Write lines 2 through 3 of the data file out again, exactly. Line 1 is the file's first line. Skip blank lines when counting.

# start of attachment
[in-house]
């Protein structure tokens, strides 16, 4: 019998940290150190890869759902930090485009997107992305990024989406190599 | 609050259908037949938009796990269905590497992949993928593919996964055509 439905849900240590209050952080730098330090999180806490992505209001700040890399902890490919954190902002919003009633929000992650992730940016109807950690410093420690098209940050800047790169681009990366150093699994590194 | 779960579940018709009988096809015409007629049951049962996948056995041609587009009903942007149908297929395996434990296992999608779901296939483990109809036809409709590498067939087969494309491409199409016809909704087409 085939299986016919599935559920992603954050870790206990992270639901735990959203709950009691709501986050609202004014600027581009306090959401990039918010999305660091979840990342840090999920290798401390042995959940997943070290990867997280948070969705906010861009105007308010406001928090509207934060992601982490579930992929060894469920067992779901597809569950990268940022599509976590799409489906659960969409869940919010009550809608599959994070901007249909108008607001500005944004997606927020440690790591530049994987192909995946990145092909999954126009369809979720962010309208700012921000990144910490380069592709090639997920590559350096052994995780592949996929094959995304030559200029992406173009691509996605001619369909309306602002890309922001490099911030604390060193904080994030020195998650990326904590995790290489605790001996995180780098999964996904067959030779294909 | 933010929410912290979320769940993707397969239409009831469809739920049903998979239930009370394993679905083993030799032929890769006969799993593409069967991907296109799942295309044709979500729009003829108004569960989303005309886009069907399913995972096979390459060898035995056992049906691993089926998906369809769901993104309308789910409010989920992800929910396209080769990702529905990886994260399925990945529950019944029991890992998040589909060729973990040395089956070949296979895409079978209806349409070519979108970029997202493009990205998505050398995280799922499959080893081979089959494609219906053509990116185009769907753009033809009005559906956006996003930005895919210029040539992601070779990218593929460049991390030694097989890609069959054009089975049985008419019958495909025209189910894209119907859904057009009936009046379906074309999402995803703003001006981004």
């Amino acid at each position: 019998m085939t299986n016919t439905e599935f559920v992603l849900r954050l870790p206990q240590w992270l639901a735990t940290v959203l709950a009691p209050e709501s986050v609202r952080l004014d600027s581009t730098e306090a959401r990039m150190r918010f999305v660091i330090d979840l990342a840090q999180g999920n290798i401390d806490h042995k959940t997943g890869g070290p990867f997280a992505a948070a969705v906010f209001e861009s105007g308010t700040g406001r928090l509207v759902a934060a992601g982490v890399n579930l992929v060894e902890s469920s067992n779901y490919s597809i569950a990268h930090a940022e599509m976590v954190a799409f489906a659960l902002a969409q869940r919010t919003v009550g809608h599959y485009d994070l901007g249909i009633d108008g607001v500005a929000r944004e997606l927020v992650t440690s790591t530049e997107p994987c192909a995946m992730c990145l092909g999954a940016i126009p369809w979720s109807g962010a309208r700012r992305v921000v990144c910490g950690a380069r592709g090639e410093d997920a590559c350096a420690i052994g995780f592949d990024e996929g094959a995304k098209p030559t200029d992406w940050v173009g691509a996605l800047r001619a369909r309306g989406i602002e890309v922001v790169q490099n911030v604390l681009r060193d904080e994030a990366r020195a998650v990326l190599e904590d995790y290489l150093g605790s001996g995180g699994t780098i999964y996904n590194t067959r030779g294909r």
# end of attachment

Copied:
């Protein structure tokens, strides 16, 4: 019998940290150190890869759902930090485009997107992305990024989406190599 | 609050259908037949938009796990269905590497992949993928593919996964055509 439905849900240590209050952080730098330090999180806490992505209001700040890399902890490919954190902002919003009633929000992650992730940016109807950690410093420690098209940050800047790169681009990366150093699994590194 | 779960579940018709009988096809015409007629049951049962996948056995041609587009009903942007149908297929395996434990296992999608779901296939483990109809036809409709590498067939087969494309491409199409016809909704087409 085939299986016919599935559920992603954050870790206990992270639901735990959203709950009691709501986050609202004014600027581009306090959401990039918010999305660091979840990342840090999920290798401390042995959940997943070290990867997280948070969705906010861009105007308010406001928090509207934060992601982490579930992929060894469920067992779901597809569950990268940022599509976590799409489906659960969409869940919010009550809608599959994070901007249909108008607001500005944004997606927020440690790591530049994987192909995946990145092909999954126009369809979720962010309208700012921000990144910490380069592709090639997920590559350096052994995780592949996929094959995304030559200029992406173009691509996605001619369909309306602002890309922001490099911030604390060193904080994030020195998650990326904590995790290489605790001996995180780098999964996904067959030779294909 | 933010929410912290979320769940993707397969239409009831469809739920049903998979239930009370394993679905083993030799032929890769006969799993593409069967991907296109799942295309044709979500729009003829108004569960989303005309886009069907399913995972096979390459060898035995056992049906691993089926998906369809769901993104309308789910409010989920992800929910396209080769990702529905990886994260399925990945529950019944029991890992998040589909060729973990040395089956070949296979895409079978209806349409070519979108970029997202493009990205998505050398995280799922499959080893081979089959494609219906053509990116185009769907753009033809009005559906956006996003930005895919210029040539992601070779990218593929460049991390030694097989890609069959054009089975049985008419019958495909025209189910894209119907859904057009009936009046379906074309999402995803703003001006981004």
């Amino acid at each position: 019998m085939t299986n016919t439905e599935f559920v992603l849900r954050l870790p206990q240590w992270l639901a735990t940290v959203l709950a009691p209050e709501s986050v609202r952080l004014d600027s581009t730098e306090a959401r990039m150190r918010f999305v660091i330090d979840l990342a840090q999180g999920n290798i401390d806490h042995k959940t997943g890869g070290p990867f997280a992505a948070a969705v906010f209001e861009s105007g308010t700040g406001r928090l509207v759902a934060a992601g982490v890399n579930l992929v060894e902890s469920s067992n779901y490919s597809i569950a990268h930090a940022e599509m976590v954190a799409f489906a659960l902002a969409q869940r919010t919003v009550g809608h599959y485009d994070l901007g249909i009633d108008g607001v500005a929000r944004e997606l927020v992650t440690s790591t530049e997107p994987c192909a995946m992730c990145l092909g999954a940016i126009p369809w979720s109807g962010a309208r700012r992305v921000v990144c910490g950690a380069r592709g090639e410093d997920a590559c350096a420690i052994g995780f592949d990024e996929g094959a995304k098209p030559t200029d992406w940050v173009g691509a996605l800047r001619a369909r309306g989406i602002e890309v922001v790169q490099n911030v604390l681009r060193d904080e994030a990366r020195a998650v990326l190599e904590d995790y290489l150093g605790s001996g995180g699994t780098i999964y996904n590194t067959r030779g294909r």